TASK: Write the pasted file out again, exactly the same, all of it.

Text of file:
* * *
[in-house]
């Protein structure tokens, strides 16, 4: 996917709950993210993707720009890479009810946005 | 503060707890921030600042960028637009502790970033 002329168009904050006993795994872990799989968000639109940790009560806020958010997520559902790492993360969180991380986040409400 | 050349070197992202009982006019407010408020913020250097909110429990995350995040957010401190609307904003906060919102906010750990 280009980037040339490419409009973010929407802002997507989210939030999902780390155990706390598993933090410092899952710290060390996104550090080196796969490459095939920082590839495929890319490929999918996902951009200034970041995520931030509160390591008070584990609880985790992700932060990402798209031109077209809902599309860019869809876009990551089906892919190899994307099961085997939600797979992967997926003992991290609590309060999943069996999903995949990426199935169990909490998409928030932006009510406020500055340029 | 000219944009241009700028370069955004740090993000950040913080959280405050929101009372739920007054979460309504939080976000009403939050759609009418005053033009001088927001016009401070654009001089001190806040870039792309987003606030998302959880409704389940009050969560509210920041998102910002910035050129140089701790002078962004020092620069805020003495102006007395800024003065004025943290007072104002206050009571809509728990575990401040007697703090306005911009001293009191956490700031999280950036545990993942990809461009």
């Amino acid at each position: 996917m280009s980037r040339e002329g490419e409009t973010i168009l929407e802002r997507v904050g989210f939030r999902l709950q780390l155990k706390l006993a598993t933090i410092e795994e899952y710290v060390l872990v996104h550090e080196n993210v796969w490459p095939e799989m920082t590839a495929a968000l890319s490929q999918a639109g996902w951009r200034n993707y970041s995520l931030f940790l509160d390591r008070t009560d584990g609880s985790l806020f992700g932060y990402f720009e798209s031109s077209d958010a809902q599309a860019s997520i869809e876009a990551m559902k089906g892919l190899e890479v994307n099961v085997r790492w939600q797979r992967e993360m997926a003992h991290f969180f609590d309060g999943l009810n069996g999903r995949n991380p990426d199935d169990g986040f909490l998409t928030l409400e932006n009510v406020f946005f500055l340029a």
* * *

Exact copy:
[in-house]
């Protein structure tokens, strides 16, 4: 996917709950993210993707720009890479009810946005 | 503060707890921030600042960028637009502790970033 002329168009904050006993795994872990799989968000639109940790009560806020958010997520559902790492993360969180991380986040409400 | 050349070197992202009982006019407010408020913020250097909110429990995350995040957010401190609307904003906060919102906010750990 280009980037040339490419409009973010929407802002997507989210939030999902780390155990706390598993933090410092899952710290060390996104550090080196796969490459095939920082590839495929890319490929999918996902951009200034970041995520931030509160390591008070584990609880985790992700932060990402798209031109077209809902599309860019869809876009990551089906892919190899994307099961085997939600797979992967997926003992991290609590309060999943069996999903995949990426199935169990909490998409928030932006009510406020500055340029 | 000219944009241009700028370069955004740090993000950040913080959280405050929101009372739920007054979460309504939080976000009403939050759609009418005053033009001088927001016009401070654009001089001190806040870039792309987003606030998302959880409704389940009050969560509210920041998102910002910035050129140089701790002078962004020092620069805020003495102006007395800024003065004025943290007072104002206050009571809509728990575990401040007697703090306005911009001293009191956490700031999280950036545990993942990809461009």
């Amino acid at each position: 996917m280009s980037r040339e002329g490419e409009t973010i168009l929407e802002r997507v904050g989210f939030r999902l709950q780390l155990k706390l006993a598993t933090i410092e795994e899952y710290v060390l872990v996104h550090e080196n993210v796969w490459p095939e799989m920082t590839a495929a968000l890319s490929q999918a639109g996902w951009r200034n993707y970041s995520l931030f940790l509160d390591r008070t009560d584990g609880s985790l806020f992700g932060y990402f720009e798209s031109s077209d958010a809902q599309a860019s997520i869809e876009a990551m559902k089906g892919l190899e890479v994307n099961v085997r790492w939600q797979r992967e993360m997926a003992h991290f969180f609590d309060g999943l009810n069996g999903r995949n991380p990426d199935d169990g986040f909490l998409t928030l409400e932006n009510v406020f946005f500055l340029a």